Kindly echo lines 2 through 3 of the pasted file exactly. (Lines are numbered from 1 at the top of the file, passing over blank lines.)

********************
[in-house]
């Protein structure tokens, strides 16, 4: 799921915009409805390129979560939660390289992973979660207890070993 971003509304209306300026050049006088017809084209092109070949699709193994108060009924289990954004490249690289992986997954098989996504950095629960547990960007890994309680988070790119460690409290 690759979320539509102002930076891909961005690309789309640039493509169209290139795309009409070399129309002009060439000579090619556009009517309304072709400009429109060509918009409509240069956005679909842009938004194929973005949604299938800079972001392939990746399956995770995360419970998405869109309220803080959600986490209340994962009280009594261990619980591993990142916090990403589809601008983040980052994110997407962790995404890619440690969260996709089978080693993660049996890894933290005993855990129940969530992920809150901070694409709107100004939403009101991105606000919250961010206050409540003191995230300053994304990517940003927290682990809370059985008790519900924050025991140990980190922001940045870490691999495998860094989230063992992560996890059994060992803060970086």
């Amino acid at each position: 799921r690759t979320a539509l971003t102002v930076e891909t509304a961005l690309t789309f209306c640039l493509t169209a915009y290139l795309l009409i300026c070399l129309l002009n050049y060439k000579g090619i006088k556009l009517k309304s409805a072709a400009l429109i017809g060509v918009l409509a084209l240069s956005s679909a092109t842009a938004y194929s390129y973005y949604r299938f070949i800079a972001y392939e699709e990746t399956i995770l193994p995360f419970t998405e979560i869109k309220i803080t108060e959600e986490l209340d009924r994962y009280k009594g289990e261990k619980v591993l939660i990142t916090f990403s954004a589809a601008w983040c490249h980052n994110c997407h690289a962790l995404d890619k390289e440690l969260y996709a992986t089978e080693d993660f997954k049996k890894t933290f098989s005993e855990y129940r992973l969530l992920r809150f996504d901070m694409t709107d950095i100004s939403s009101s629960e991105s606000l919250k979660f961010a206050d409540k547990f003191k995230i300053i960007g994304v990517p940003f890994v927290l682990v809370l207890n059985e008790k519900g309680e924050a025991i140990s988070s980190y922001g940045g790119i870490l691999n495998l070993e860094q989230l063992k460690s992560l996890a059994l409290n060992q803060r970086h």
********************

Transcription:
């Protein structure tokens, strides 16, 4: 799921915009409805390129979560939660390289992973979660207890070993 971003509304209306300026050049006088017809084209092109070949699709193994108060009924289990954004490249690289992986997954098989996504950095629960547990960007890994309680988070790119460690409290 690759979320539509102002930076891909961005690309789309640039493509169209290139795309009409070399129309002009060439000579090619556009009517309304072709400009429109060509918009409509240069956005679909842009938004194929973005949604299938800079972001392939990746399956995770995360419970998405869109309220803080959600986490209340994962009280009594261990619980591993990142916090990403589809601008983040980052994110997407962790995404890619440690969260996709089978080693993660049996890894933290005993855990129940969530992920809150901070694409709107100004939403009101991105606000919250961010206050409540003191995230300053994304990517940003927290682990809370059985008790519900924050025991140990980190922001940045870490691999495998860094989230063992992560996890059994060992803060970086």
């Amino acid at each position: 799921r690759t979320a539509l971003t102002v930076e891909t509304a961005l690309t789309f209306c640039l493509t169209a915009y290139l795309l009409i300026c070399l129309l002009n050049y060439k000579g090619i006088k556009l009517k309304s409805a072709a400009l429109i017809g060509v918009l409509a084209l240069s956005s679909a092109t842009a938004y194929s390129y973005y949604r299938f070949i800079a972001y392939e699709e990746t399956i995770l193994p995360f419970t998405e979560i869109k309220i803080t108060e959600e986490l209340d009924r994962y009280k009594g289990e261990k619980v591993l939660i990142t916090f990403s954004a589809a601008w983040c490249h980052n994110c997407h690289a962790l995404d890619k390289e440690l969260y996709a992986t089978e080693d993660f997954k049996k890894t933290f098989s005993e855990y129940r992973l969530l992920r809150f996504d901070m694409t709107d950095i100004s939403s009101s629960e991105s606000l919250k979660f961010a206050d409540k547990f003191k995230i300053i960007g994304v990517p940003f890994v927290l682990v809370l207890n059985e008790k519900g309680e924050a025991i140990s988070s980190y922001g940045g790119i870490l691999n495998l070993e860094q989230l063992k460690s992560l996890a059994l409290n060992q803060r970086h």